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New Year, New Risks, New Policies.

Posted by Melissa Behrend on Jan 28, 2015 12:00:37 PM

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It’s the New Year and everyone is getting back to work. Now is a good a time as any to think about what you need to achieve for 2015. You can do that by taking a critical look at your human resources.

One question to ask yourself is: you are managing your risk? How can you manage risk better?

You manage risk with proper frameworks.

Yes, one of those is policies.

Everyone hates them but they are a necessary evil. Here are some questions to get you started:

ID-100260269Photo - Stuart Miles

Do you have HR Policies?

You don’t need to have a vast array of policies that you’ll never use.  Think about what is relevant in your organisation – if you are a small organisation then a recruitment policy may not be required.

One of the most common ones that keep cropping up is the need for a Social Media policy. Business owners must keep in mind different generations use technology in different ways. Stay ahead of the game and ensure your business is covered.  The big question out there is about managing content on employee social media sites. For example, one of your employees writes something adverse about the company or their job on Facebook. Does the company have the right to manage that situation? This becomes even more challenging if you do not have a policy.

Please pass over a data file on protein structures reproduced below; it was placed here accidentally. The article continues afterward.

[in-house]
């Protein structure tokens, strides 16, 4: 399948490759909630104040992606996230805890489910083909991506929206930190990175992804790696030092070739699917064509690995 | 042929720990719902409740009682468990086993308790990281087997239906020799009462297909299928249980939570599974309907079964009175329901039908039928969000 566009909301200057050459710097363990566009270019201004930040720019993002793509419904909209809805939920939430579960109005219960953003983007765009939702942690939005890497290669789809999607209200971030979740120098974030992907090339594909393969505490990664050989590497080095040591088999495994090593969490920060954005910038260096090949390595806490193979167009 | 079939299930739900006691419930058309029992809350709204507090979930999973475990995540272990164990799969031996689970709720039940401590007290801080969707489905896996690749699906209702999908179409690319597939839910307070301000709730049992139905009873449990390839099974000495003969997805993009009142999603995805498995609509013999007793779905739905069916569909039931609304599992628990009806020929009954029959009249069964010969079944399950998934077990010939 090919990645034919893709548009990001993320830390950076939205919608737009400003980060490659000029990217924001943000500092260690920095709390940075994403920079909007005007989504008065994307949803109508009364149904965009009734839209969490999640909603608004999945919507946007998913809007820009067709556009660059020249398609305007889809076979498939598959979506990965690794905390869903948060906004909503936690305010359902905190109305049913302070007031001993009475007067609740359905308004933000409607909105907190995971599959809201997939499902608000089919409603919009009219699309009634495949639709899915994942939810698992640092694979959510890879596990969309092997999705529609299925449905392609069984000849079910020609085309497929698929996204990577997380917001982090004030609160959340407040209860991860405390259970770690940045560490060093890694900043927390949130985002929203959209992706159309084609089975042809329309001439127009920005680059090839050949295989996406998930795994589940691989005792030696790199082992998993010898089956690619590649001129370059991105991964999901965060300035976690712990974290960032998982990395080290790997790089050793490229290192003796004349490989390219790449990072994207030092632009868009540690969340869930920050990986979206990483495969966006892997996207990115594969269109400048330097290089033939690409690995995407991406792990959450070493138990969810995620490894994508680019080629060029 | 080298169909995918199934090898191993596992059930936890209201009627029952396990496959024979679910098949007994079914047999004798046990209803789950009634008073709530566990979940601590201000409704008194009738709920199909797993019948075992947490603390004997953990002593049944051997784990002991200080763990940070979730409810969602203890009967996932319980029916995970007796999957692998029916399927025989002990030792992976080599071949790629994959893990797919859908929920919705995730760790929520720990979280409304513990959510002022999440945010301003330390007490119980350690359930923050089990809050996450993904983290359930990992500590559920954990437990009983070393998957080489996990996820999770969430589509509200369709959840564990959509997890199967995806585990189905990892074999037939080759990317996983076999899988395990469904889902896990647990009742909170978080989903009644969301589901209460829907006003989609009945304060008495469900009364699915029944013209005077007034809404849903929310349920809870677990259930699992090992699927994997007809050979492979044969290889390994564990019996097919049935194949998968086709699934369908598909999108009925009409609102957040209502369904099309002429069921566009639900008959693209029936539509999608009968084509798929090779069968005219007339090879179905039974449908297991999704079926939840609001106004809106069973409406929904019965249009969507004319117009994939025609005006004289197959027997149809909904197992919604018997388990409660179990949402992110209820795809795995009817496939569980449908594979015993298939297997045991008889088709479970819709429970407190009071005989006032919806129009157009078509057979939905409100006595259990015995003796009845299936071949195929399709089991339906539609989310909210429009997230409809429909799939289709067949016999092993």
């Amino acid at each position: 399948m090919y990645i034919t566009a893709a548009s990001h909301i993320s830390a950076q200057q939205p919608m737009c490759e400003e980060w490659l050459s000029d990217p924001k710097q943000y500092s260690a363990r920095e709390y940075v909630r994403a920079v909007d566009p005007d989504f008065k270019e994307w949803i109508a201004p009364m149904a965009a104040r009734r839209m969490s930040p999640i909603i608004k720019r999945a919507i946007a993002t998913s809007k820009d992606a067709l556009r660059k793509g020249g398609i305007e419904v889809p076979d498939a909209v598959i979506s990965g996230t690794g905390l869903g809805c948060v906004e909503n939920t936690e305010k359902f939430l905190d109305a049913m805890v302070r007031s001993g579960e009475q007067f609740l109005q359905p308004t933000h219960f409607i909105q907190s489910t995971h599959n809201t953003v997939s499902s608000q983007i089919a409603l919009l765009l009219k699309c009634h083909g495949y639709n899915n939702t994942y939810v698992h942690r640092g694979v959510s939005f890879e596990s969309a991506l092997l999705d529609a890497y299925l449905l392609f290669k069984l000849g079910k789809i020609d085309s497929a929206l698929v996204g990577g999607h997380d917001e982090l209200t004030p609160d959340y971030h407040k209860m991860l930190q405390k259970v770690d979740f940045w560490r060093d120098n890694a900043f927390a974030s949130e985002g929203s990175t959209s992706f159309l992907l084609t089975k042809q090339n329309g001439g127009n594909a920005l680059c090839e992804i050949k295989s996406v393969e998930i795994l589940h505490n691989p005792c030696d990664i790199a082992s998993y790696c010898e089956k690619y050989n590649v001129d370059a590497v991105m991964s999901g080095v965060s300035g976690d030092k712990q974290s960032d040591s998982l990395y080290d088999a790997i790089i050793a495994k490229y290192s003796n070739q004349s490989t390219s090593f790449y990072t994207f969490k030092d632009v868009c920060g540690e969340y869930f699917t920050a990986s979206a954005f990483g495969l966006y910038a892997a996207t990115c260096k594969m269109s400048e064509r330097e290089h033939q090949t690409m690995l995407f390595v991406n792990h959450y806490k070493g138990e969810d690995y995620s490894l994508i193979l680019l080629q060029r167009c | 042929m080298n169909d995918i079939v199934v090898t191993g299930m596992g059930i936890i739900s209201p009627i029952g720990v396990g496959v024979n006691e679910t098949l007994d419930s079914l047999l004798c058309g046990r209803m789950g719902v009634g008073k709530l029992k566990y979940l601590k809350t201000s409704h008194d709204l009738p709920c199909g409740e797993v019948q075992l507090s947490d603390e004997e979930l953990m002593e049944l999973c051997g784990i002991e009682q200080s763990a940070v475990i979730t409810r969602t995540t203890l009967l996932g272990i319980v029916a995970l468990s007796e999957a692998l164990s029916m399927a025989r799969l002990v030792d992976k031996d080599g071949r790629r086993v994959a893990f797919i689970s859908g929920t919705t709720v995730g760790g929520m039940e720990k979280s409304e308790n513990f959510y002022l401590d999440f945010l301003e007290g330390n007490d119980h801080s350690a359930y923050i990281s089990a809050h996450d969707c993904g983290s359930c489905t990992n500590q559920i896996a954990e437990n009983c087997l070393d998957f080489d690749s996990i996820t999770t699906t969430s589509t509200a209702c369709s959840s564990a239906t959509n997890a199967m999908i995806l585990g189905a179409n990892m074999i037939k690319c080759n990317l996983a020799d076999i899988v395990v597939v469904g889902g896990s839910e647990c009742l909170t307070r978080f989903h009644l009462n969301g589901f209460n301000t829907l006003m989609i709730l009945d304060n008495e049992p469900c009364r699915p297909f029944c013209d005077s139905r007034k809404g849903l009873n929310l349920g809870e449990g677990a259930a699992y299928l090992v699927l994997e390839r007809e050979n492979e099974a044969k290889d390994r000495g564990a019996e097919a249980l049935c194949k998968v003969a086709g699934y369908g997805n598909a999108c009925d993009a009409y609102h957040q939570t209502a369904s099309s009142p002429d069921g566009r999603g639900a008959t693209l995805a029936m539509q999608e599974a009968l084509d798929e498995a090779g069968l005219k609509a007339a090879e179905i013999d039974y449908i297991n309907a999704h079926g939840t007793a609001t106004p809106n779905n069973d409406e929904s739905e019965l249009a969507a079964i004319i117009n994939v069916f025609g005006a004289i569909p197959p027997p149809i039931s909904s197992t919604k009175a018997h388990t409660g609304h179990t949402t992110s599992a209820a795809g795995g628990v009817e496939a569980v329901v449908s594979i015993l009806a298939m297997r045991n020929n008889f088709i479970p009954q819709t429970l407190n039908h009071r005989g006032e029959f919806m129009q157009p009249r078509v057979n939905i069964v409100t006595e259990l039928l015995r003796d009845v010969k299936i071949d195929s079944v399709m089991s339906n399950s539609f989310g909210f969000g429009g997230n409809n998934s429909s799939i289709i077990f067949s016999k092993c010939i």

1. Are your policies up to date?

You probably need to review your policies annually. This doesn’t necessarily mean you require a complete overhaul. You may need refreshers to keep up with current legislation.  You may not know there have been many changes to parental leave, privacy, bullying and other workplace legislation within the last 12 months.

2. Do you have employment contracts?

An employment contract is a necessity today, even if employees are covered by an award. If they’re the latter, you should have a letter of offer which outlines which award and classification they are under that award.

3. Are your employment contracts correct?

There are numerous types of employment contracts. For example there are casual, part time, full time and fixed term contracts.  We see many situations where businesses employ employees under casual contracts, although this is not the correct contract.

In today’s litigious times it’s difficult enough managing your employees when things go wrong. If your business does not have these very basic frameworks in place, it makes managing employees all the more difficult.

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